• EXAMPLE 14 The Additional of Thiabendazole to Phenolic Binder Solution
  • [0068]
    Thiabendazole, 2-Thiazol-4-yl-1H-benzoimidazole, is obtained from a number of sources as a water dispersion or emulsion with 40% wt active solids.
  • 2-Thiazol-4-yl-1H-benzoimidazole (CAS#148-79-8) Thiabendazole
  • [0069]
    In this process, for each concentration of thiabendazole a batch of phenolic binder solution (900 grams) is made according to Example 1. The amount of thiabendazole emulsion added to the binder solution is calculated upon assumption that only 6% of anti-microbial adheres to the fiberglass test sheets. The following chart summarizes the amount of thiabendazole added phenolic binder solution. For the desired concentration of anti-microbial in the units of part per million (PPM) for the overall fiberglass test sheet, the corresponding amount of anti-microbial emulsion in grams was added to binder solution while maintaining vigorous stirring.
    Desired Concentration Amount of
    of anti-microbial in Thiabendazole 40% % anti-microbial
    Test Sheet (PPM) emulsion (grams) emulsion in Binder Solids
    150 0.56 0.63
    300 1.13 1.25
    600 2.25 2.50
    900 3.38 3.75
  • [0070]
    The treated binder solution is then used in the production of fiberglass test sheets as described in Example 3.
  • EXAMPLE 15 The Additional of Thiabendazole to Poly(acrylic acid) Binder Solution
  • [0071]
    Thiabendazole, 2-Thiazol-4-yl-1H-benzoimidazole, is obtained from a number of sources as a water dispersion or emulsion with 40% wt active solids.
  • 2-Thiazol-4-yl-1H-benzoimidazole (CAS#148-79-8) Thiabendazole
  • [0072]
    In this process, for each concentration of thiabendazole a batch of poly(acrylic acid) binder solution (900 grams) is made according to Example 2. The amount of thiabendazole emulsion added to the binder solution is calculated upon assumption that only 6% of anti-microbial adheres to the fiberglass test sheets. The following chart summarizes the amount of thiabendazole added phenolic binder solution. For the desired concentration of anti-microbial in the units of parts per million (PPM) for the overall fiberglass test sheet, the corresponding amount of anti-microbial emulsion in grams was added to binder solution while maintaining vigorous stirring.
    Desired Concentration Amount of
    of anti-microbial in Thiabendazole 40% % anti-microbial
    Test Sheet (PPM) emulsion (grams) emulsion in Binder Solids
    150 0.56 0.63
    300 1.13 1.25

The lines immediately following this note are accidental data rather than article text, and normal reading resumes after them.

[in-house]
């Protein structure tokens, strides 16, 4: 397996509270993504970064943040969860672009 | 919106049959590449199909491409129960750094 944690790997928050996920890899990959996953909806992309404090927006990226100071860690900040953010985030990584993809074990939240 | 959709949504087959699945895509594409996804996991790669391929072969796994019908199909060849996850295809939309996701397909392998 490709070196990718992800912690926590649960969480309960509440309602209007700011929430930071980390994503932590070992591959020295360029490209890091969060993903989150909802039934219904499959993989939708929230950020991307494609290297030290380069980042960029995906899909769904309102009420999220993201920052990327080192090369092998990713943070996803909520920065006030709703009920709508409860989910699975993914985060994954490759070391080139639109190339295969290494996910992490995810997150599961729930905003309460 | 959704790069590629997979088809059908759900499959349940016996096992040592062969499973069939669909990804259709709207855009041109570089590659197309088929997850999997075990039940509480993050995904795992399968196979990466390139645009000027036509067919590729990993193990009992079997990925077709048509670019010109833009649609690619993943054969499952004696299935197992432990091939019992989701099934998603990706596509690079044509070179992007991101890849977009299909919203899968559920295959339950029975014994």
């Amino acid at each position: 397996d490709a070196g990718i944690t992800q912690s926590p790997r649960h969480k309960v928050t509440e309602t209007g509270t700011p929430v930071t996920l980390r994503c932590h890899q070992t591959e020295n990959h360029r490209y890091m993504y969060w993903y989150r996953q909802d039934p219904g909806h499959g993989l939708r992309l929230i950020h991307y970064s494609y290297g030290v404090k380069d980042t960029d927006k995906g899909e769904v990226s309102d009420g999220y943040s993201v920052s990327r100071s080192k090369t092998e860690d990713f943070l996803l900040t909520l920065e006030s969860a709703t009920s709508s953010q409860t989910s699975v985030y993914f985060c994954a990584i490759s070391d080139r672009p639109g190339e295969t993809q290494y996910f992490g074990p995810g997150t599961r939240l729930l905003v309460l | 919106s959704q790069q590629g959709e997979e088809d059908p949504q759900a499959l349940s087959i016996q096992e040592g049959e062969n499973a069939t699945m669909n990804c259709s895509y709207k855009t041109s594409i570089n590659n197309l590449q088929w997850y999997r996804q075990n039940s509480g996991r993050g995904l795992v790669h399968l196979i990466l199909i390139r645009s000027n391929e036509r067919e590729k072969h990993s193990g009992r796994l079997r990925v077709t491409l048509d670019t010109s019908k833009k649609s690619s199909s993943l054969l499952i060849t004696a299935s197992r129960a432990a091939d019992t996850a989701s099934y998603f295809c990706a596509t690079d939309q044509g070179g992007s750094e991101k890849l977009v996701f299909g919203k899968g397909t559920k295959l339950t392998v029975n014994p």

600 2.25 2.50
    900 3.38 3.75
  • [0073]
    The treated binder solution is then used in the production of fiberglass test sheets as described in Example 3.
  • EXAMPLE 16 The Addition of Tebuconazole® to Phenolic Binder Solution
  • [0074]
    Tebuconazole®, 1-(4-Chloro-phenyl)-4,4-dimethyl-3-[1,2,4]triazol-4-ylmethyl-pentan-3-ol, is obtained from a number of sources as a water dispersion or emulsion with 40% wt active solids.
  • 1-(4-Chloro-phenyl)-4,4-dimethyl-3-[ 1,2,4]triazol-4-ylmethyl-pentan-3-ol (CAS#107534-96-3) Tebuconazole®
  • [0075]
    In this process, for each concentration of Tebuconazole® a batch of phenolic binder solution (900 grams) is made according to Example 1. The amount of Tebuconazole® emulsion added to the binder solution is calculated upon assumption that only 6% of anti-microbial adheres to the fiberglass test sheets. The following chart summarizes the amount of Tebuconazole® added phenolic binder solution. For the desired concentration of anti-microbial in the units of parts per million (PPM) for the overall fiberglass test sheet, the corresponding amount of anti-microbial emulsion in grams was added to binder solution while maintaining vigorous stirring.
    Desired Concentration Amount of % anti-microbial
    of anti-microbial in Tebuconazole ® 40% emulsion
    Test Sheet (PPM) emulsion (grams) in Binder Solids
    150 0.56 0.63
    300 1.13 1.25
    600 2.25 2.50
    900 3.38 3.75
  • [0076]
    The treated binder solution is then used in the production of fiberglass test sheets as described in Example 3.
  • EXAMPLE 17 The Additional of Tebuconazole® to Poly(acrylic acid) Binder Solution
  • [0077]
    Tebuconazole®, 1-(4-Chloro-phenyl)-4,4-dimethyl-3-[1,2,4]triazol-4-ylmethyl-pentan-3-ol, is obtained from a number of sources as a water dispersion or emulsion with 40% wt active solids.
  • 1-(4-Chloro-phenyl)-4,4-dimethyl-3-[1,2,4]triazol-4-ylmethyl-pentan-3-ol (CAS#107534-96-3) Tebuconazole®
  • [0078]
    In this process, for each concentration of Tebuconazole® a batch of poly(acrylic acid) binder solution (900 grams) is made according to Example 1. The amount of Tebuconazole® emulsion added to the binder solution is calculated upon assumption that only 6% of anti-microbial adheres to the fiberglass test sheets. The following chart summarizes the amount of Tebuconazole® added poly(acrylic acid) binder solution. For the desired concentration of anti-microbial in the units of parts per million (PPM) for the overall fiberglass test sheet, the corresponding amount of anti-microbial emulsion in grams was added to binder solution while maintaining vigorous stirring.
    Desired Concentration Amount of % anti-microbial
    of anti-microbial in Tebuconazole ® 40% emulsion in Binder
    Test Sheet (PPM) emulsion (grams) Solids
    150 0.56 0.63
    300 1.13 1.25
    600 2.25 2.50
    900 3.38 3.75
  • [0079]
    The treated binder solution is then used in the production of fiberglass test sheets as described in Example 3.
  • EXAMPLE 18 The Addition of 10, 10′ Oxybisphenoxarsine to Phenolic Binder Solution
  • [0080]
    10, 10′ Oxybisphenoxarsine (OBPA) is obtained from a number of sources as a water dispersion or emulsion with 40% wt active solids.
  • 10, 10′ Oxybisphenoxarsine (CAS#58-36-6)
  • [0081]
    In this process, for each concentration of OBPA a batch of phenolic binder solution (900 grams) is made according to Example 1. The amount of OBPA emulsion added to the binder solution is calculated upon assumption that only 6% of anti-microbial adheres to the fiberglass test sheets. The following chart summarizes the amount of OBPA added phenolic binder solution. For the desired concentration of anti-microbial in the units of parts per million (PPM) for the overall fiberglass test sheet, the corresponding amount of anti-microbial emulsion in grams was added to binder solution while maintaining vigorous stirring.